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I caught the eye of the man beside me over the woman’s naked bottom and felt my face flush puce.

‘‘Oh for goodness sake is nowhere safe?’’ I asked myself. I quickly turned the page of the magazine I had innocently opened to peruse in the doctor’s waiting room, only to be confronted with yet another huge bare backside!

Mary Whitehouse

Mary Whitehouse

I hastily looked at the front cover thinking I had by some bizarre mishap lifted a copy of Playboy, but no it was a respected woman’s monthly periodical and it contained no less that four pages of completely naked women.

They were discussing what they did and didn’t like about their bodies. Frankly, I have no desire to know whether someone hates their bingo wing arms or loves their Kim Kardashian-esque Zepplin-sized bottom. Nor do I want to see accompanying photographic evidence of said body parts!

Each woman added the hackneyed viewpoint that getting it all out made them feel liberated and confident. I’m afraid that wouldn’t be my viewpoint. I was mortified just catching the eye of the man next to me over their naked bodies. It was as if in that moment the woman’s bottom had become magnified and came bouncing up out of the page accompanied by an audible warning sound in cartoon-like fashion.

Since I have become a mother I make Mary Whitehouse look like Miley Cyrus. I am mortified by nudity, and amorous scenes on TV and I recently told some teenagers to mind their language in front of my young son, whilst stood at a bus stop. I reminded myself of the mother from the 80s comedy programme Sorry. I all but shouted ‘‘Language Timothy!’’ at them.

A metamorphosis seems to take place once you have a child. The world appears more seedy and dangerous than it did before. You find yourself morphing into a Mary Whitehouse-like crusader, intent on prolonging your child’s innocence for as long as possible, trying to shield them from all things sexual.

I’m not the only mother experiencing this transformation. My friend in her mid twenties has also become more prudish in her outlook since becoming a mother. When our sons had a play date recently I told her I’d been mortified when Sean and the vicar began to kiss on Coronation Street.

My husband, son and I were all watching TV and my son immediately asked why one man was kissing another. My husband and I looked at each other with horror. ‘‘Well mum?’’ he asked, I watched hubby heave a sigh of relief that junior had made me the nominated sex education parent.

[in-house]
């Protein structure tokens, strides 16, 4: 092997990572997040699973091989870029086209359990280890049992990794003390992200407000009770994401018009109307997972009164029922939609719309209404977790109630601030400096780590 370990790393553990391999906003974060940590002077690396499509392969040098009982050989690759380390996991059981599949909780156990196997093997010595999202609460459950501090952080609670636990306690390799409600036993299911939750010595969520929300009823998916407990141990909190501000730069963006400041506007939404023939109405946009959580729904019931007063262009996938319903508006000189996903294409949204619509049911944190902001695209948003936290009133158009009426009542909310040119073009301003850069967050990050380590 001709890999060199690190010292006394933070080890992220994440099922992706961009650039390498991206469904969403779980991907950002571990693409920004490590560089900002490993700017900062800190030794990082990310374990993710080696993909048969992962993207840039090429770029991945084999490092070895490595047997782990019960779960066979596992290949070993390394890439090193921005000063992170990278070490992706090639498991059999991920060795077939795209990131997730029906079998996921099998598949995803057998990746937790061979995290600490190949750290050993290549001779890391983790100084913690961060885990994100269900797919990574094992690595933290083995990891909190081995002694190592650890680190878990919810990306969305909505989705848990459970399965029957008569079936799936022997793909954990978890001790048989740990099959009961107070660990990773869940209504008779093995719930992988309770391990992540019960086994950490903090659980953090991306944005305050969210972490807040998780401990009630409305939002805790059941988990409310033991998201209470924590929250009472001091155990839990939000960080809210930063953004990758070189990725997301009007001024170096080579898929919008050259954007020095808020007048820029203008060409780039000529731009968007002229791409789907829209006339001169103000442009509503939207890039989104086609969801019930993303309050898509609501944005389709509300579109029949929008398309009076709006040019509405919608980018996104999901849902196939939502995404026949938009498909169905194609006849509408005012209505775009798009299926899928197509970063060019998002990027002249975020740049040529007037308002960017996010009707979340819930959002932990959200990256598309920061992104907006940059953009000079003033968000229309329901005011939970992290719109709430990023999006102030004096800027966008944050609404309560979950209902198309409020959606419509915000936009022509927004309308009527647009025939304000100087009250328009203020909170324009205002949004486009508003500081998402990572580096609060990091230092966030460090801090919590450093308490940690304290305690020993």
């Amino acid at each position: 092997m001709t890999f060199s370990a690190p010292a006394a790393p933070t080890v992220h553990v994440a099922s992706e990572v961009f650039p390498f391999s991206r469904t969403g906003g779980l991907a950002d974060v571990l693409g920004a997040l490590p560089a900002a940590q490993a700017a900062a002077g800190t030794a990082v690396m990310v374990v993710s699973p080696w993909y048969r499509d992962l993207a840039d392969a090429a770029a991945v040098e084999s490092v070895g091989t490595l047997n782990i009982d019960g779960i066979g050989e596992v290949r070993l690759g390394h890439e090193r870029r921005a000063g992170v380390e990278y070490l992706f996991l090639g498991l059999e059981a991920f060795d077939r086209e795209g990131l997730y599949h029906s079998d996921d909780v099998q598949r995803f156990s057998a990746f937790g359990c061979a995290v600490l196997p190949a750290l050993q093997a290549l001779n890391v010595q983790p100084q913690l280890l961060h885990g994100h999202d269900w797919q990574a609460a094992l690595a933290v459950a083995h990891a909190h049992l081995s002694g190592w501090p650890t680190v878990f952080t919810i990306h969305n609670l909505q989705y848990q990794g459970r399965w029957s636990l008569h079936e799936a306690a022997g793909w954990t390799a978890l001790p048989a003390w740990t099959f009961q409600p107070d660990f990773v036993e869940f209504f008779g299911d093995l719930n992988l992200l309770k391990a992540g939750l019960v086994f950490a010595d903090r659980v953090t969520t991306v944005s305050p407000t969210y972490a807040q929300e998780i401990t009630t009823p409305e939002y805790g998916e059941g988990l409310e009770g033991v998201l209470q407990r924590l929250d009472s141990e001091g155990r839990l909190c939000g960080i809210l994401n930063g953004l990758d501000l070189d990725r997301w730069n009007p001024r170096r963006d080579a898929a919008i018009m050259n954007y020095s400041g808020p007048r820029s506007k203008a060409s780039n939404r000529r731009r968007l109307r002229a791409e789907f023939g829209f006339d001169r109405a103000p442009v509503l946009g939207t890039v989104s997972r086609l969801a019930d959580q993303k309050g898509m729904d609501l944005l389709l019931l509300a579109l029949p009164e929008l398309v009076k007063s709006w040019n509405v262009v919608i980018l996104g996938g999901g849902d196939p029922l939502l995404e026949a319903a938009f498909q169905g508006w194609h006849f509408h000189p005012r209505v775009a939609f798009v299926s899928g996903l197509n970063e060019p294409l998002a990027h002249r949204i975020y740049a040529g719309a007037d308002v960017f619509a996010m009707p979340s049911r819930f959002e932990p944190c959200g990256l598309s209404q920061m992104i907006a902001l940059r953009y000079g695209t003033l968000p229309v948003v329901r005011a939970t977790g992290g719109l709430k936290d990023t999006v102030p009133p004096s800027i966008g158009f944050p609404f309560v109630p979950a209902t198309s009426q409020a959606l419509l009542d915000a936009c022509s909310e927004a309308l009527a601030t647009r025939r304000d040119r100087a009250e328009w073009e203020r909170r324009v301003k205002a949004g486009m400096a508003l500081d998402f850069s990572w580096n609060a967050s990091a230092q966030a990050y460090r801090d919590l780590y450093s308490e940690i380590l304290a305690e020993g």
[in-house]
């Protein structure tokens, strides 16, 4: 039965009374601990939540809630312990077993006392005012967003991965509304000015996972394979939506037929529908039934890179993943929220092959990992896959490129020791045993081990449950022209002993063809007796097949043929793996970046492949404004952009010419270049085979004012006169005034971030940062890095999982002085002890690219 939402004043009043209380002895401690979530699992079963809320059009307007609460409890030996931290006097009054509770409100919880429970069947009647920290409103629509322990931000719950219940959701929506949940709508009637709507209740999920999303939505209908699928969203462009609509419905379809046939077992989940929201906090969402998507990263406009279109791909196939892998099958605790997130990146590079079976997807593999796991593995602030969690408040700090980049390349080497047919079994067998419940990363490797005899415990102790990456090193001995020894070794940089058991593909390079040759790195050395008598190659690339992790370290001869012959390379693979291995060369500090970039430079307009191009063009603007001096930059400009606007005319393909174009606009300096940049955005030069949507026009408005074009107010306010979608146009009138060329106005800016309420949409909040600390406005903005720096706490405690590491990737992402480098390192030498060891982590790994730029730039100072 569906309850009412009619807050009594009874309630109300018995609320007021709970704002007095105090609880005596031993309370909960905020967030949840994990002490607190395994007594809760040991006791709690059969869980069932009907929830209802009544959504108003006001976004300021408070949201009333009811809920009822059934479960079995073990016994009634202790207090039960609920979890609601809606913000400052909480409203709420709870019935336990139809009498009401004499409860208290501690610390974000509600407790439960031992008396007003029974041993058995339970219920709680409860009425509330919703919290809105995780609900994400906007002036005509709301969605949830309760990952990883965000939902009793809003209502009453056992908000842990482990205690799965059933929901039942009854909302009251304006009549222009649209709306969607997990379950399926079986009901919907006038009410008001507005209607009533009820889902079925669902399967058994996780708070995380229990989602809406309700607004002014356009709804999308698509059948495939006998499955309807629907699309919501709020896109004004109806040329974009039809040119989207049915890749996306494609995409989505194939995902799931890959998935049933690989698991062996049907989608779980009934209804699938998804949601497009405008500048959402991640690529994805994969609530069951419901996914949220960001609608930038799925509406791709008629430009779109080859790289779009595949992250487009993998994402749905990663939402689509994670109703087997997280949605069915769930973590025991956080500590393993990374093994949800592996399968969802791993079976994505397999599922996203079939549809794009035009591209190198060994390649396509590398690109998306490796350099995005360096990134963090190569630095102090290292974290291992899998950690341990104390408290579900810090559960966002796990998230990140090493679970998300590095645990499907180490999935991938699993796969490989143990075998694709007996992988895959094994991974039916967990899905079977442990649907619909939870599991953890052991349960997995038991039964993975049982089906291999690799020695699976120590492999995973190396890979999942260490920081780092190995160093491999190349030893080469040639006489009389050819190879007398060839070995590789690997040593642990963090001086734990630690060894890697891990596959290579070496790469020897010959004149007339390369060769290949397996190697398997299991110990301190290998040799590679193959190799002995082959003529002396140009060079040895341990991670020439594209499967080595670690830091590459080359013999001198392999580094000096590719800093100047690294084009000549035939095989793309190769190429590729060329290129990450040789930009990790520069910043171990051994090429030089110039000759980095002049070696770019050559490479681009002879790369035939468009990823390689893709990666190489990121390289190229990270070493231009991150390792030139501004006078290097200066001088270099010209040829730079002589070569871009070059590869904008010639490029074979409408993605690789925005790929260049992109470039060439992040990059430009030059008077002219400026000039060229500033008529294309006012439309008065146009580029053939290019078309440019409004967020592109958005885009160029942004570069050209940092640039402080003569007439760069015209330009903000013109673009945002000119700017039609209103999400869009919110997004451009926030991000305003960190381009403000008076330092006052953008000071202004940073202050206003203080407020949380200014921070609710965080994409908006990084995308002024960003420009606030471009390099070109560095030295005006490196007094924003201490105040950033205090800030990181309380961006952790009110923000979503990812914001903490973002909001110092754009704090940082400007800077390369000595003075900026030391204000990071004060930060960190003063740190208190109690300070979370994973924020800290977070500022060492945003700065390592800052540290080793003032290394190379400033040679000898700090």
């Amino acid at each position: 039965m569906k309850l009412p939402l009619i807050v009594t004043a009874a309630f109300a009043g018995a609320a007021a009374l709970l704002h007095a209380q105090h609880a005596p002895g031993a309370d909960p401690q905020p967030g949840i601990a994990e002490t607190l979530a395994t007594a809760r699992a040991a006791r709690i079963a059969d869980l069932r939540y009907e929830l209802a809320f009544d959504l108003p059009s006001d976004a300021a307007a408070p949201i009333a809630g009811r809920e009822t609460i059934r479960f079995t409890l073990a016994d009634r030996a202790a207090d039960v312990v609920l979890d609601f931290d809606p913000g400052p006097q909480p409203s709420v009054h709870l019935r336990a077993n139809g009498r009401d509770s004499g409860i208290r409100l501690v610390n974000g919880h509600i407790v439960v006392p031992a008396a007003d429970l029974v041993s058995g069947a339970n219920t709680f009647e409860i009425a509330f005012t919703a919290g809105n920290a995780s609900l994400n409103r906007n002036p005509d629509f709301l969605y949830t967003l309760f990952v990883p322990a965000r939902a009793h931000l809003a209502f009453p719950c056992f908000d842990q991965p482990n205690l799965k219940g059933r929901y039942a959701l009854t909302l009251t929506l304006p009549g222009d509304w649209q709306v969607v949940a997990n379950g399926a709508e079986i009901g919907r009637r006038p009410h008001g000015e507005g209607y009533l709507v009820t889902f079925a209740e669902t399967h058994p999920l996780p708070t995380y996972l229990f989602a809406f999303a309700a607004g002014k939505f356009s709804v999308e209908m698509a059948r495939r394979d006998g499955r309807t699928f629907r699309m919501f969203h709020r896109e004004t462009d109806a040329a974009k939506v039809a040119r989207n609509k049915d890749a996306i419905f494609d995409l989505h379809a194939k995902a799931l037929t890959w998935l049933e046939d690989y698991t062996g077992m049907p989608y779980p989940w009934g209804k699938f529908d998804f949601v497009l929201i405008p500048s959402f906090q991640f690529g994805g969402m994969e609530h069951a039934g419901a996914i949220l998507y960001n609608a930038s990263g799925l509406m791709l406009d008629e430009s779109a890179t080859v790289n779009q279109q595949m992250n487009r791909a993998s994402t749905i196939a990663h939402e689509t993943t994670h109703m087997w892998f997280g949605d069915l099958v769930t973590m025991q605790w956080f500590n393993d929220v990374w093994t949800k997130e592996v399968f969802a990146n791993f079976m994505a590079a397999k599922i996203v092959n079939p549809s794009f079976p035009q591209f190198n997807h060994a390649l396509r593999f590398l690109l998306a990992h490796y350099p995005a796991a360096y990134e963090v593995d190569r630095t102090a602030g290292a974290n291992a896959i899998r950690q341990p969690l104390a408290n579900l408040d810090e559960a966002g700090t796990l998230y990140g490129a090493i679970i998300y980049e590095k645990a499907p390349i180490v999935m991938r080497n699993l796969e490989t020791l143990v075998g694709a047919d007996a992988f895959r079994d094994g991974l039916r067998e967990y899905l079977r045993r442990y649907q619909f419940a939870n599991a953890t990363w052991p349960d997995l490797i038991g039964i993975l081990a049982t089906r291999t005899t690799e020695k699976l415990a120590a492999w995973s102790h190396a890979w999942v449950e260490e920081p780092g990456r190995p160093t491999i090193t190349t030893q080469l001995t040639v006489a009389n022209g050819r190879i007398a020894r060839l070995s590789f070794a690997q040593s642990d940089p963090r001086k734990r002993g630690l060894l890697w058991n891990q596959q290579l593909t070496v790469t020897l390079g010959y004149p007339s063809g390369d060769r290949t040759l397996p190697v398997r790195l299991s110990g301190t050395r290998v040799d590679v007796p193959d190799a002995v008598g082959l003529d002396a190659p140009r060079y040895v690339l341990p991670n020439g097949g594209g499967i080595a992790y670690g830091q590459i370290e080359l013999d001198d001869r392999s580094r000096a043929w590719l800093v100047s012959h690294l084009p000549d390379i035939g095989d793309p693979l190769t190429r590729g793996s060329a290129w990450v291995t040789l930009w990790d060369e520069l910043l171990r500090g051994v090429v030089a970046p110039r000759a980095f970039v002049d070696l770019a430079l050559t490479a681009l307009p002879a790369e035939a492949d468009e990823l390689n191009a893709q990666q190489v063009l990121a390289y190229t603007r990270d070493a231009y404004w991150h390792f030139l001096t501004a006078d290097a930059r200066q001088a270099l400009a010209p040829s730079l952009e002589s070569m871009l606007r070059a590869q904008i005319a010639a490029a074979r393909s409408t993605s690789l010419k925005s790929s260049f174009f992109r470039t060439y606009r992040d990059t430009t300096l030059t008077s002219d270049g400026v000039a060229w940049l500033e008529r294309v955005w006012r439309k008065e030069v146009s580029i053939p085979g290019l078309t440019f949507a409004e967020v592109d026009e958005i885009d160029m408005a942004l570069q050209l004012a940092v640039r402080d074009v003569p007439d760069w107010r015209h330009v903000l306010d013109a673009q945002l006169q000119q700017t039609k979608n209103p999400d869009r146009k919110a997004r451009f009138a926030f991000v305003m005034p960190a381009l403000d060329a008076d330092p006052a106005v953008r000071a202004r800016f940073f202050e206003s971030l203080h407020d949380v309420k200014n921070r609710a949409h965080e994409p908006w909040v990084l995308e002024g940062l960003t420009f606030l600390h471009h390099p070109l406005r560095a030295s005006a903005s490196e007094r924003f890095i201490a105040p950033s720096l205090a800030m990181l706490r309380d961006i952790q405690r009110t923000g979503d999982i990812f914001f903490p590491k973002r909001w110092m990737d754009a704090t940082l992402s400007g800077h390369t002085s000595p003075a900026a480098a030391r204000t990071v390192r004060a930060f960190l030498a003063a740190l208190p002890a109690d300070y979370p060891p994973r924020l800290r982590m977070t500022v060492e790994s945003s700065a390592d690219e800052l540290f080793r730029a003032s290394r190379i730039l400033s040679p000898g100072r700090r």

Hubby then became absorbed in a strangely fascinating newspaper article. ‘‘Because they like each other”! I replied and swiftly changed the subject to Minecraft, which is infinitely more interesting to my son than the love life of a fictional vicar and a knicker-stitcher.

My friend then said exactly the same thing had happened to her when watching Emmerdale. Two male lovers began to kiss on screen. Her son asked the same question of why men were kissing each other. She set about explaining that some men like women, some men like men and some women like women. She said it all got rather complicated but she cleverly rescued the situation by diverting his attention with a Walnut Whip.

Of course children need to be educated in the matters of love, relationships and pro-creation but it’s not a subject I’m looking forward to broaching. My son knows nothing of these things as of yet. I cherish his wholesome innocence and dread the tarnishing of that.

I am also concerned about how my son will take it when he finds out the facts of life. Personally, I didn’t believe it when I was told by a cousin of how reproduction occurred (my parents never once discussed the subject with me!)

Researchers have found millions of parents struggle to broach the subject of sex education with their children; it’s the topic they most dread discussing because they find it awkward and don’t know what to say. In a study of 2,000 parents it emerged that 60 per cent find it difficult to talk to their children about sensitive subjects.

A quarter of parents pretended to be busy when their child asked the question. As hard as it is the talk has to be had eventually, but I don’t feel my son’s ready just yet. My metamorphosis into Mary Whitehouse continues. I know I’m living on borrowed time, but for now I’m enjoying the age of innocence, it’s such a special time.